The PICO-TA499 PicoBNC+™ 10:1 Scope Probe and Adaptor has a fixed x10 attenuation and is intended for both high-speed signals like CAN and FlexRay as well as for higher voltage signals, such as primary ignition. It is the equivalent of the existing PICO-TA375 Oscilloscope Probe and the PICO-TA197 10:1 Attenuator.
The length of the earth lead has been increased on the PICO-TA499 and is also supplied with an adaptor tip allowing it to be used with any of the 4mm Clips. The Probe is automatically recognised by PicoScope software when it is connected to the scope.
The probe works with the latest 2 and 4-Channel 4X25A PicoScopes and is automatically recognised by the PicoScope software when connected.
100MHz Oscilloscope Probe
These 100MHz high-quality, general purpose oscilloscope probes have sufficient bandwidth to examine high speed signals such as the control and communication busses in modern vehicles. A two-position slide switch allows attenuation of either x1 or x10 to be selected.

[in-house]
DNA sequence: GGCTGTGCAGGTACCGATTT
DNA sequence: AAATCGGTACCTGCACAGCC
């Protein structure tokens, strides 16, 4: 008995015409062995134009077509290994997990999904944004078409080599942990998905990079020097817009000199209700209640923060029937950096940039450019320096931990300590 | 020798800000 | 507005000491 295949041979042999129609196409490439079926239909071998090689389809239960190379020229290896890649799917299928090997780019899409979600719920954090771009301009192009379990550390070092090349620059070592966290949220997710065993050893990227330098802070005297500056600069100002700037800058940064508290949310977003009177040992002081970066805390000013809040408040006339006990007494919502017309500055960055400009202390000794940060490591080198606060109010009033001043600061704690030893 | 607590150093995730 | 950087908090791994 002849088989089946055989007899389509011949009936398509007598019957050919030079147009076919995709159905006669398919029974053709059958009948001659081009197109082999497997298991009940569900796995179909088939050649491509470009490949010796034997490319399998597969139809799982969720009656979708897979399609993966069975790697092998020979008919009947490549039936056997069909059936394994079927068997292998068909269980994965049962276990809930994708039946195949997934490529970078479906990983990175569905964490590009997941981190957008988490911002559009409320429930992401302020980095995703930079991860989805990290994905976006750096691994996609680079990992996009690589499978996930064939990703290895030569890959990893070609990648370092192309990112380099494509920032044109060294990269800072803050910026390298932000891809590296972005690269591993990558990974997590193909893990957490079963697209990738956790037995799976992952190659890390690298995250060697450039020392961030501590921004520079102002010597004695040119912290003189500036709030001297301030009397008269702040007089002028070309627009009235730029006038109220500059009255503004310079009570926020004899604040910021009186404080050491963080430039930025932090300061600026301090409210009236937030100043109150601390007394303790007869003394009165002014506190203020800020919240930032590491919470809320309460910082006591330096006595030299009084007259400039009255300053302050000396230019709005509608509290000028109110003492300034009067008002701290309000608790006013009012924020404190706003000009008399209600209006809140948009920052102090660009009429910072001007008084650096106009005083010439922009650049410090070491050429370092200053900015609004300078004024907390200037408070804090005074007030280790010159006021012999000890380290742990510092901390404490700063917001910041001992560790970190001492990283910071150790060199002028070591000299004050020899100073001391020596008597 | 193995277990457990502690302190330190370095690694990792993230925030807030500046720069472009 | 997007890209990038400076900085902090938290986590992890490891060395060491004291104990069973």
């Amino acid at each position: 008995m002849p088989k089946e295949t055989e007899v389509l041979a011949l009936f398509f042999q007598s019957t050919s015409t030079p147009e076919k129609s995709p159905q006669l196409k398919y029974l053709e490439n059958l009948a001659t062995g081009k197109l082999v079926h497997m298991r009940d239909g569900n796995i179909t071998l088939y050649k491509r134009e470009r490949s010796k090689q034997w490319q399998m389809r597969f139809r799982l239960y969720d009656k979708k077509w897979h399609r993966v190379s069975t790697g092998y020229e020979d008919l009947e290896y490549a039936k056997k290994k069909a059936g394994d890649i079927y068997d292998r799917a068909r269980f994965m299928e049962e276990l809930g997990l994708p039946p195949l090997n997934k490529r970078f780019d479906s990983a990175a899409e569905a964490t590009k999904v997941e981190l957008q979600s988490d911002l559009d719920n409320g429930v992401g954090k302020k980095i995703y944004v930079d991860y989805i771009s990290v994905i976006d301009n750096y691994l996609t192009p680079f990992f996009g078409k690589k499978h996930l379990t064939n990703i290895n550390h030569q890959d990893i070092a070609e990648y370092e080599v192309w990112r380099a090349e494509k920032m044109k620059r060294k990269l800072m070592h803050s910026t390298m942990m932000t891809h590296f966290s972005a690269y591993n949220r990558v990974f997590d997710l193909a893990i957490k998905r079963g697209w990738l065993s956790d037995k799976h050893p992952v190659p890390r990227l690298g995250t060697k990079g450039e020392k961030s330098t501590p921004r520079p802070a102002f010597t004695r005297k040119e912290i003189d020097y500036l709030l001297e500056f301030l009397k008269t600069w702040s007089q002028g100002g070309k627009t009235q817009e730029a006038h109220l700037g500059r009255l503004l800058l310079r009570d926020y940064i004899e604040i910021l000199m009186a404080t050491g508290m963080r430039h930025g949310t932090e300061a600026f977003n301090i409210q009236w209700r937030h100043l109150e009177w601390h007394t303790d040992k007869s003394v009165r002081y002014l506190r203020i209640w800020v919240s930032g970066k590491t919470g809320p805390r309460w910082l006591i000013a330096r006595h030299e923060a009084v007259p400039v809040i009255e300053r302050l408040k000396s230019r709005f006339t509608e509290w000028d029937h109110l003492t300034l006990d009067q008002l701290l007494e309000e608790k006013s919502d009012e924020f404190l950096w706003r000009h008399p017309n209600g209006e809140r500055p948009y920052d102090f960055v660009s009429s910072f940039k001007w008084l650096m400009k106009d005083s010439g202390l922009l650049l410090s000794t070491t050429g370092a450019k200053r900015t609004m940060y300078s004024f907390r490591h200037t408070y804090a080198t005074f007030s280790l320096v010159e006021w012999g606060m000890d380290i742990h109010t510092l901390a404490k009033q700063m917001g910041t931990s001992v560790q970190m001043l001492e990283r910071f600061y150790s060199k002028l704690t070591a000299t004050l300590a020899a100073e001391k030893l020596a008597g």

They are supplied with a range of accessories such as a clip used to attach the probe to the wire you are probing, a ground clip, a screwdriver used to adjust probe compensation and coloured identifiers.
This probe is particularly useful if you want to probe CAN bus and FlexRay signals.
25MHz 1400V Differential Oscilloscope Probe x20/x200
The PICO-TA057 active differential oscilloscope probe lets you use a standard earthed oscilloscope to measure signals that are not referenced to ground.
|Attenuation ranges||20:1 / 200:1|
|Differential voltage range||±140 V (DC + peak AC)
or 140 V RMS (1/20)
±1400 V (DC + peak AC)
or 1400 V RMS (1/200)
|Common-mode voltage range||±1400 V (DC + peak AC)
or 1400 V RMS (1/20 and 1/200)
|Absolute maximum voltage (Differential or common-mode)||±1400 V (DC + peak AC)
or 1000 V RMS CAT III (1/20 and 1/200)
|Bandwidth||DC to 25 MHz (–3 dB)|
|Rise time||14 ns|
|Input impedance||4 MΩ / 5.5 pF each side to ground|
|Power requirements||4 x AA cells
or 6 V / 60 mA DC mains adaptor
PICO-TA057 25MHz 1400V Active Differential Probe User’s Guide